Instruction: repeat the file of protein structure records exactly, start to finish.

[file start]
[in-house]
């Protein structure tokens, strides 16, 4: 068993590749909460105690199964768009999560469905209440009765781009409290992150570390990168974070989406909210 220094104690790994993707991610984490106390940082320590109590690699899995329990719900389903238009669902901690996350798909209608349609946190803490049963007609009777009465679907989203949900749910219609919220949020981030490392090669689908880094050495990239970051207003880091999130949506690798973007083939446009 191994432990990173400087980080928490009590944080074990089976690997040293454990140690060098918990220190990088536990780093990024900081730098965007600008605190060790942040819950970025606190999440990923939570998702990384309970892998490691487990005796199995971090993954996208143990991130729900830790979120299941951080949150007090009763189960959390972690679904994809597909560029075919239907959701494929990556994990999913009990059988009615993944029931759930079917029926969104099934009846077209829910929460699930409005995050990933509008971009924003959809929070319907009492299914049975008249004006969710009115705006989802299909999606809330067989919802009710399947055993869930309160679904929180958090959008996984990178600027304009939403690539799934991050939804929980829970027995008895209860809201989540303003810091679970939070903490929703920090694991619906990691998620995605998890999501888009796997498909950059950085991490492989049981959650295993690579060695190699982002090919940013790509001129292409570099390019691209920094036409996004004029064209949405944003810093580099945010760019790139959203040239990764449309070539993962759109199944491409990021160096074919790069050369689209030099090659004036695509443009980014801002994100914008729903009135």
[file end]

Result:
[in-house]
């Protein structure tokens, strides 16, 4: 068993590749909460105690199964768009999560469905209440009765781009409290992150570390990168974070989406909210 220094104690790994993707991610984490106390940082320590109590690699899995329990719900389903238009669902901690996350798909209608349609946190803490049963007609009777009465679907989203949900749910219609919220949020981030490392090669689908880094050495990239970051207003880091999130949506690798973007083939446009 191994432990990173400087980080928490009590944080074990089976690997040293454990140690060098918990220190990088536990780093990024900081730098965007600008605190060790942040819950970025606190999440990923939570998702990384309970892998490691487990005796199995971090993954996208143990991130729900830790979120299941951080949150007090009763189960959390972690679904994809597909560029075919239907959701494929990556994990999913009990059988009615993944029931759930079917029926969104099934009846077209829910929460699930409005995050990933509008971009924003959809929070319907009492299914049975008249004006969710009115705006989802299909999606809330067989919802009710399947055993869930309160679904929180958090959008996984990178600027304009939403690539799934991050939804929980829970027995008895209860809201989540303003810091679970939070903490929703920090694991619906990691998620995605998890999501888009796997498909950059950085991490492989049981959650295993690579060695190699982002090919940013790509001129292409570099390019691209920094036409996004004029064209949405944003810093580099945010760019790139959203040239990764449309070539993962759109199944491409990021160096074919790069050369689209030099090659004036695509443009980014801002994100914008729903009135």